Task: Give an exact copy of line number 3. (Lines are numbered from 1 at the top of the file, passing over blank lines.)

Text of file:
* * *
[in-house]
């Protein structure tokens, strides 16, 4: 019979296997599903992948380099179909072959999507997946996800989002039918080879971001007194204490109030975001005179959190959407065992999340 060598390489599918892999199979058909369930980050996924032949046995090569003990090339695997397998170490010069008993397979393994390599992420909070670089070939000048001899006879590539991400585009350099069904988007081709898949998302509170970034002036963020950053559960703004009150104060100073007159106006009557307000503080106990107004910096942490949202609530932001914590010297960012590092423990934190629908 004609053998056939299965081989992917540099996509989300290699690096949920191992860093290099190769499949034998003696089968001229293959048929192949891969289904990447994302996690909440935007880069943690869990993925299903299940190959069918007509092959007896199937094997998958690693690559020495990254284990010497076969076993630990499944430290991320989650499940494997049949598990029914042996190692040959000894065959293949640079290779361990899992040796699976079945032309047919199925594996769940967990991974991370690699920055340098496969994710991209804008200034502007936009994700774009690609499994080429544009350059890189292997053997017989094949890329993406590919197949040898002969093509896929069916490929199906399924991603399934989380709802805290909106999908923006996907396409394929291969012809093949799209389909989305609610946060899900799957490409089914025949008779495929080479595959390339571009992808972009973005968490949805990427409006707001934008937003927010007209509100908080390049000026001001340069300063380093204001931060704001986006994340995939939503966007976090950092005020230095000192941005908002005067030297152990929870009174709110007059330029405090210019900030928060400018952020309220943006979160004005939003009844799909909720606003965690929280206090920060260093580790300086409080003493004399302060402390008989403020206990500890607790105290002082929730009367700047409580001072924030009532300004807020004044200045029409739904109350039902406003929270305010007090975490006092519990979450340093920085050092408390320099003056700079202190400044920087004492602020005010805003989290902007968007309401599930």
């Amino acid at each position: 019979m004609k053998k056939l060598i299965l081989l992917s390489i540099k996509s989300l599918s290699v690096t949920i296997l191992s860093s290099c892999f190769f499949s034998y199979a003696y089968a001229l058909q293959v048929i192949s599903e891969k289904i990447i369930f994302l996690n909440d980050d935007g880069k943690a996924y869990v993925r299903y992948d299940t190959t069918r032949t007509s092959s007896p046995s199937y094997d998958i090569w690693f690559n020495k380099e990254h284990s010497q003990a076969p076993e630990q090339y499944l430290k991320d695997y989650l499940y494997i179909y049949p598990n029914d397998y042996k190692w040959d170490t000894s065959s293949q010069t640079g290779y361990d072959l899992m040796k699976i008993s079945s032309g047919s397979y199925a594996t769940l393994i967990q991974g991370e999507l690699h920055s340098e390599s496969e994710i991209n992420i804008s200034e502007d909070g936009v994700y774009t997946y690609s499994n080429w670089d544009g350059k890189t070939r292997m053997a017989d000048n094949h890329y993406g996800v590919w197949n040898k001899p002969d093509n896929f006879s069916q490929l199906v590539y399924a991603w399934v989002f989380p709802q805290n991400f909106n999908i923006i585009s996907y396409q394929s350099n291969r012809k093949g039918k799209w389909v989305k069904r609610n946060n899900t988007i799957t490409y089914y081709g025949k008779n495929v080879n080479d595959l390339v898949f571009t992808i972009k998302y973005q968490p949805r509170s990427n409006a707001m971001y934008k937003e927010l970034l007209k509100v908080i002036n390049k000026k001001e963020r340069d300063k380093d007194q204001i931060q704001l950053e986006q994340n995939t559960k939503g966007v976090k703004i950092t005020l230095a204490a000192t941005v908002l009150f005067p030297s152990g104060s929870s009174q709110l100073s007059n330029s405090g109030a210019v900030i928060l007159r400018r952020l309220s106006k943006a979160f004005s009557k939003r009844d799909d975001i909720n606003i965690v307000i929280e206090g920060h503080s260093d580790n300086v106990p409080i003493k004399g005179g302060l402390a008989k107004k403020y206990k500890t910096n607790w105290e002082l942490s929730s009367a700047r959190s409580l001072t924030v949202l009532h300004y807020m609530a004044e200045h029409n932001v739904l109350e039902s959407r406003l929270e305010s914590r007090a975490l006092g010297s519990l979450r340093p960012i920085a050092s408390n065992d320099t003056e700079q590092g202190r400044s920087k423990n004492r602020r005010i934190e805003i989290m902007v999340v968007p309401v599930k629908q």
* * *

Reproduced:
């Amino acid at each position: 019979m004609k053998k056939l060598i299965l081989l992917s390489i540099k996509s989300l599918s290699v690096t949920i296997l191992s860093s290099c892999f190769f499949s034998y199979a003696y089968a001229l058909q293959v048929i192949s599903e891969k289904i990447i369930f994302l996690n909440d980050d935007g880069k943690a996924y869990v993925r299903y992948d299940t190959t069918r032949t007509s092959s007896p046995s199937y094997d998958i090569w690693f690559n020495k380099e990254h284990s010497q003990a076969p076993e630990q090339y499944l430290k991320d695997y989650l499940y494997i179909y049949p598990n029914d397998y042996k190692w040959d170490t000894s065959s293949q010069t640079g290779y361990d072959l899992m040796k699976i008993s079945s032309g047919s397979y199925a594996t769940l393994i967990q991974g991370e999507l690699h920055s340098e390599s496969e994710i991209n992420i804008s200034e502007d909070g936009v994700y774009t997946y690609s499994n080429w670089d544009g350059k890189t070939r292997m053997a017989d000048n094949h890329y993406g996800v590919w197949n040898k001899p002969d093509n896929f006879s069916q490929l199906v590539y399924a991603w399934v989002f989380p709802q805290n991400f909106n999908i923006i585009s996907y396409q394929s350099n291969r012809k093949g039918k799209w389909v989305k069904r609610n946060n899900t988007i799957t490409y089914y081709g025949k008779n495929v080879n080479d595959l390339v898949f571009t992808i972009k998302y973005q968490p949805r509170s990427n409006a707001m971001y934008k937003e927010l970034l007209k509100v908080i002036n390049k000026k001001e963020r340069d300063k380093d007194q204001i931060q704001l950053e986006q994340n995939t559960k939503g966007v976090k703004i950092t005020l230095a204490a000192t941005v908002l009150f005067p030297s152990g104060s929870s009174q709110l100073s007059n330029s405090g109030a210019v900030i928060l007159r400018r952020l309220s106006k943006a979160f004005s009557k939003r009844d799909d975001i909720n606003i965690v307000i929280e206090g920060h503080s260093d580790n300086v106990p409080i003493k004399g005179g302060l402390a008989k107004k403020y206990k500890t910096n607790w105290e002082l942490s929730s009367a700047r959190s409580l001072t924030v949202l009532h300004y807020m609530a004044e200045h029409n932001v739904l109350e039902s959407r406003l929270e305010s914590r007090a975490l006092g010297s519990l979450r340093p960012i920085a050092s408390n065992d320099t003056e700079q590092g202190r400044s920087k423990n004492r602020r005010i934190e805003i989290m902007v999340v968007p309401v599930k629908q």